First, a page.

Rathbones Folio expands mentorships and reveals recovery from £30k cyber theft

Rathbones Folio expands mentorships and reveals recovery from £30k cyber theft

The Rathbones Folio Foundation has expanded its mentorships for disadvantaged young writers with plans for a fully-funded University of East Anglia bursary, as the team revealed how they recovered from a cyber theft of its £30,000 prize over lockdown. 

Award-winning author Tessa Hadley (pictured) will chair this year’s Rathbones Folio Prize in a panel alongside the Costa Prize and Rathbones Folio Prize-shortlisted poet Rachel Long and the prize-winning non-fiction writer William Atkins. The shortlist will be announced in February 2022. 

Rathbones Folio includes an academy of more than 300 writers, with accompanying events and a newly boosted mentorship programmes for disadvantaged young writers. “This year we’ve managed to get the number of mentors from four to six which is really exciting,” Rathbones Folio Prize director Minna Fry told The Bookseller. For 2022, the mentors include authors Caleb Azumah Nelson, Chloe Aridjis, Fiona Benson, Stephanie Cross, Will Eaves and Will Harris. 

Since launching in 2018, there is no equivalent mentorship scheme in the UK that offers young writers such sustained one-to-one attention, according to Rathbones Folio. “We’re so proud of the mentorships,” Fry said, emphasising the impact on the writers’ lives. “The journey that these young writers go on from when they first meet you and can barely shake your hand and certainly not look you in the eye to nine months later to when they’re at the British Library and owning the stage. These people are transformed before your eyes.”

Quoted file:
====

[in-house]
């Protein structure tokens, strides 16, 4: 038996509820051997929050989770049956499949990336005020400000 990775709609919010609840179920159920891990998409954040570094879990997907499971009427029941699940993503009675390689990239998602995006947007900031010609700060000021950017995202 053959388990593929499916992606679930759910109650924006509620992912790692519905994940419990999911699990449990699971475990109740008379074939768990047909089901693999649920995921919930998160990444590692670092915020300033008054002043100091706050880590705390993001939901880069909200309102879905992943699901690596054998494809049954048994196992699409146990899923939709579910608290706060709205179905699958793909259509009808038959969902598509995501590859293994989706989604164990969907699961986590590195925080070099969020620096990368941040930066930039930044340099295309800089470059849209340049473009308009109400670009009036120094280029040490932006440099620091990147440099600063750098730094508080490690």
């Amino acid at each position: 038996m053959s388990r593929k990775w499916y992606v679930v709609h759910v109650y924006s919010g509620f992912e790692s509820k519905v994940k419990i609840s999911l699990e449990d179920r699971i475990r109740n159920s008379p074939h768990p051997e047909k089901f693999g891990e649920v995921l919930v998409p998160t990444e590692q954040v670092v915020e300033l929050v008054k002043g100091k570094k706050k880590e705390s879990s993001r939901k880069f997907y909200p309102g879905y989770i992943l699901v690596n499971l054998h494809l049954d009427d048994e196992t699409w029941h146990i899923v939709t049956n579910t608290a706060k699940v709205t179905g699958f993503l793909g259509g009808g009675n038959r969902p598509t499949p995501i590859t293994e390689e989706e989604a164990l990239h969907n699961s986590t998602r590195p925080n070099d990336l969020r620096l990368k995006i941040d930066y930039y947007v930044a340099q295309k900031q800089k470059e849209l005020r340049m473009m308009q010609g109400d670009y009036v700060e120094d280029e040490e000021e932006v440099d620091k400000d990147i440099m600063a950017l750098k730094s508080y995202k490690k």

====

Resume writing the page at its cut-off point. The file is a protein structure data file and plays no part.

She also wants to expand the scheme to fund a degree. She explained: “I’m really trying to find funding for a scholarship for the next phase in the mentees’ life. We take them at 16 to 18 and I’d love to then offer the bursary for UEA to the best of the bunch. My dream is: we get them at 16, they’re mentored, then they go to UEA and then they mentor other people and win our prize. To get the scholarship, it’s around £9,000 for a business to offer a young writer of promise this opportunity. It would be amazing.” The prize already has a relationship with UEA, which supports the package for the annual £30,000 award. 

Fry revealed how the academy recovered through lockdown from a cyber theft incident in which the £30,000 prize money for 2020 was originally sent to a criminal posing as winner Valeria Luiselli: one instance in a string of cyber attacks on literary prizes. “The prize wasn’t really affected but I was because I felt like an idiot, even though I don’t think it was me, to put faith into something on day two of lockdown,” Fry said. “We just tightened our belts for the following year but actually because of lockdown and things happening on Zoom in a sense we were able to achieve the same amount but without the cost of people travelling and staying at hotels.